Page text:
"Helene Lauffer knew Muslim children - orphaned, displaced, neglected - needed homes in the United States. She knew American Muslim families wanted to take them in. But Lauffer, associate executive director of Spence-Chapin, one of the oldest adoption agencies in the country, couldn't bring them together.
"The problem was a gap between Western and Islamic law. Traditional, closed adoption violates Islamic jurisprudence, which stresses the importance of lineage.Whadda ya know, Islam forbids closed adoptions. One of the world's great religion understands that closing off one's connections to the family of one's birth is wrong. WRONG. I can't help but sit here and think that if we had more Muslims in our legislative bodies--including Congress--all the laws that closed adoptions and made it impossible for your average everyday non-Muslim (ie Christians and Jews) to own their real identities would be repealed.
Instead, Islam has a guardianship system called kafalah that resembles foster care, yet has no exact counterpart in Western law."
A good thing.
The difference between Muslim law and the closed adoption system that is still paramount in this country is making it difficult to find permanent homes in America. Muslim couples who can't conceive want to adopt, but they are unable to and adhere to their faith's teachings because of the sealed records in most states. State child welfare agencies that permanently remove Muslim children from troubled homes usually can't find Muslim families to adopt them because of the restrictions in Islamic law.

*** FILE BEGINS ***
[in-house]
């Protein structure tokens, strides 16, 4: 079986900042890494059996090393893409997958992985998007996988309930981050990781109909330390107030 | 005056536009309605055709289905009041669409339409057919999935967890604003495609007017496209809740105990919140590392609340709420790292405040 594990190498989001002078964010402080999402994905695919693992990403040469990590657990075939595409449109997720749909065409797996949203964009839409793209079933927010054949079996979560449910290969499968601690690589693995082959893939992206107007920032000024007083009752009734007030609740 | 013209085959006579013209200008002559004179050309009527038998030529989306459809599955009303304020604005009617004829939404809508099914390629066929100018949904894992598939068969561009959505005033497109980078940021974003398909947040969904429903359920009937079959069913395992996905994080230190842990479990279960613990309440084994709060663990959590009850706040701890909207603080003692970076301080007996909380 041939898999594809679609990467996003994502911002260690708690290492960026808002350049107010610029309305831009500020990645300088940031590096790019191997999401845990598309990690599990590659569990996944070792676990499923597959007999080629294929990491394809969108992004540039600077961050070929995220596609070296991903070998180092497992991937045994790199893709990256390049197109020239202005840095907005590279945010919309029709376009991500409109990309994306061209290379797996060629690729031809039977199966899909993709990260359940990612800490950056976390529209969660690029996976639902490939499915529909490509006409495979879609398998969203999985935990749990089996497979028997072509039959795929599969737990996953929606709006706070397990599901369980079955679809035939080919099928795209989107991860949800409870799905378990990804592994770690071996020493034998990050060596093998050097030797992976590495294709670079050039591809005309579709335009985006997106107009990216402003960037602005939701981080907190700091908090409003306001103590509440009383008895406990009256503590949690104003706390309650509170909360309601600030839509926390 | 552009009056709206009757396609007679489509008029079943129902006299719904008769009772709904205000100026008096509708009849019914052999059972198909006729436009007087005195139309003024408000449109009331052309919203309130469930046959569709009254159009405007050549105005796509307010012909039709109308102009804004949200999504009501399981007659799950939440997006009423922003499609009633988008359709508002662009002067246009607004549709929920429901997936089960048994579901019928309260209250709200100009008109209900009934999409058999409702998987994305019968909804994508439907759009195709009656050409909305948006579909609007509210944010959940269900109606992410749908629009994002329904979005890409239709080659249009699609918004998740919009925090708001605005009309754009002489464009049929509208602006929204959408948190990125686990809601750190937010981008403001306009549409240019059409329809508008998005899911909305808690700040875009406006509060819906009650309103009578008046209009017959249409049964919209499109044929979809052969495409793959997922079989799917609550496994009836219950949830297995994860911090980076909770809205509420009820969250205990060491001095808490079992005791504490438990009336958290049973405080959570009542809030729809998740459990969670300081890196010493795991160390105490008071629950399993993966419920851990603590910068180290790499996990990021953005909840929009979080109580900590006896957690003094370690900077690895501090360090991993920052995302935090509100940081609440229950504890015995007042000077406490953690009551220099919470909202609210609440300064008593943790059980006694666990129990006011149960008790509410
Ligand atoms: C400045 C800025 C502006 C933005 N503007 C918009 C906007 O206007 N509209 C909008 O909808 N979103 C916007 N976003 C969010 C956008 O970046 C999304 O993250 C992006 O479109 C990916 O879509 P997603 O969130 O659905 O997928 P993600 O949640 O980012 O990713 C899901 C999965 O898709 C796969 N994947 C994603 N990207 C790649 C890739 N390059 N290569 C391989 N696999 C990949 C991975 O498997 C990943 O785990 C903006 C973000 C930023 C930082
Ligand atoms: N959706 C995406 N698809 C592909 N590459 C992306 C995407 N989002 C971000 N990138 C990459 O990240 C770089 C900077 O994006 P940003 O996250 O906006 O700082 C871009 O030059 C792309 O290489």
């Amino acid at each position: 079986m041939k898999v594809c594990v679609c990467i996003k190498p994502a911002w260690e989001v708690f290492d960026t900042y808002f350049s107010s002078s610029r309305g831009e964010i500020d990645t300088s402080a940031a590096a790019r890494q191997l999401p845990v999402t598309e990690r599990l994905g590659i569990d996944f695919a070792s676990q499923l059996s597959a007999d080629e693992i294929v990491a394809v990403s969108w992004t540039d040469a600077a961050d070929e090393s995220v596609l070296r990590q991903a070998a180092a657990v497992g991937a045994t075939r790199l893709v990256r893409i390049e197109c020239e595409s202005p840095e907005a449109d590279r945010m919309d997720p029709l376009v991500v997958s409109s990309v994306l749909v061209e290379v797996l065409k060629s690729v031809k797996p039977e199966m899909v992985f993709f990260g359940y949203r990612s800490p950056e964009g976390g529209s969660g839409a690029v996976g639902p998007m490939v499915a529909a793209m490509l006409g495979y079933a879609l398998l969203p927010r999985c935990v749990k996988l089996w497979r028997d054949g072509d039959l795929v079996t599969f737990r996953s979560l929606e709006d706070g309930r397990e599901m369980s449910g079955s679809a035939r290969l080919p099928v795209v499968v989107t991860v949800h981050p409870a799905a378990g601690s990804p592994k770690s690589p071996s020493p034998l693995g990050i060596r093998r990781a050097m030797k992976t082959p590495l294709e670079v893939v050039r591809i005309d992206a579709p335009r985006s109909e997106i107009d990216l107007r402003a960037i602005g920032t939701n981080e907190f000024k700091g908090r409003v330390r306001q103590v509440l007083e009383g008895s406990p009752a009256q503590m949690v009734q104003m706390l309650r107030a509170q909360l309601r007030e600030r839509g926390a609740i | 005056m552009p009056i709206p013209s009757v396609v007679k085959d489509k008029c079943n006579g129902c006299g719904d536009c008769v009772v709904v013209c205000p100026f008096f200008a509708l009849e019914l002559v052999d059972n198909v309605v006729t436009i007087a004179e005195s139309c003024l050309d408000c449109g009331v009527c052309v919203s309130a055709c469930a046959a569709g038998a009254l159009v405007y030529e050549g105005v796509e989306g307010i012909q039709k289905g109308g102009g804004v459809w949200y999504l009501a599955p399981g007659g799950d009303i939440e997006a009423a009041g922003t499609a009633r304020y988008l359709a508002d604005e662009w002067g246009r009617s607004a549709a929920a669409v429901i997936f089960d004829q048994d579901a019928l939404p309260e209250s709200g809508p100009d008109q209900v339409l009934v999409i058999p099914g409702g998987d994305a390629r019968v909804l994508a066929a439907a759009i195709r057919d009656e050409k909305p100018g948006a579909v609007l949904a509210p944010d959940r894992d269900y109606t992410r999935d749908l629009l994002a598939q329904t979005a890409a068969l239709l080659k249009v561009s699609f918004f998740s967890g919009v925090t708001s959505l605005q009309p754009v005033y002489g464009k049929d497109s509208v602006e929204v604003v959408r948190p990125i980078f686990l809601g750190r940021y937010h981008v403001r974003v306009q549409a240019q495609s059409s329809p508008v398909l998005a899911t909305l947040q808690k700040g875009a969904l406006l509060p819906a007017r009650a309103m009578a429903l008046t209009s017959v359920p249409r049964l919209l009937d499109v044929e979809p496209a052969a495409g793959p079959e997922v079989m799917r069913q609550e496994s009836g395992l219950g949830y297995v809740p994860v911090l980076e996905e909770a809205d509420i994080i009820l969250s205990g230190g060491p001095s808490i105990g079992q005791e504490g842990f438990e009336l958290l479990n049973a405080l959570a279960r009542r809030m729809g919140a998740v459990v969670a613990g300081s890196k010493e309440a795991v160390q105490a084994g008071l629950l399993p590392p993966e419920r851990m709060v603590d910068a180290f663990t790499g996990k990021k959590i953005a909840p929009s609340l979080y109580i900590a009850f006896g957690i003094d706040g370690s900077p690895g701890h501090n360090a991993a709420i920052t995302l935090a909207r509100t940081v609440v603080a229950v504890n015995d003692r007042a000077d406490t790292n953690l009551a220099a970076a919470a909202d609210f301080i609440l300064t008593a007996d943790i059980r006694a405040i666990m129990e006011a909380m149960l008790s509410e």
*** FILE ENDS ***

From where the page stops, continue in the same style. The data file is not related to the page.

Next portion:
"I get all kinds of families who come to me for fertility issues. They want to adopt and they want to adopt Muslim children and I'm thinking this is a crime that they can't," said Najah Bazzy, a nurse and founder of Zaman International, a humanitarian service group in Dearborn, Michigan. [Incidentally, my home town.]The rules were designed to protect children, by ending abuses in pre-Islamic Arabic tribal society, as adoption in the early era when the Koran was written had much in common with slavery, according to Ingrid Mattson, professor of Islamic studies at Hartford Seminary in Connecticut. Heads of tribes wanted to gather as many fighters as possible, and ophans' property was often stolen in the process. Consequently, Muslims were barred from treating adopted and biological children as identical in naming or inheritance, unless the adoptee was breast-fed as a baby by the adoptive mother, creating a familial bond recognized under Islamic law.
When an orphan (or adoptee, in this case) reaches puberty, the Islamic prohibition against mixing of the sexes applies inside the home of his or her guardians. Muslim men cannot be alone with women they could potentially marry, and women must cover their hair around these men. An orphan/adoptee taken in from another family would be able to marry a sibling not related to him by blood. As a result, Muslim countries only rarely allow international adoption.
One would imagine that the Muslim scholars would agree with the UNICEF statement discussed in yesterday's post and that some pro-adoption "experts" find so noxious. As for the "slavery" connection? Yes, when I make the connection it is purely on legalistic grounds; but it does keep popping up, now doesn't it? --lorraine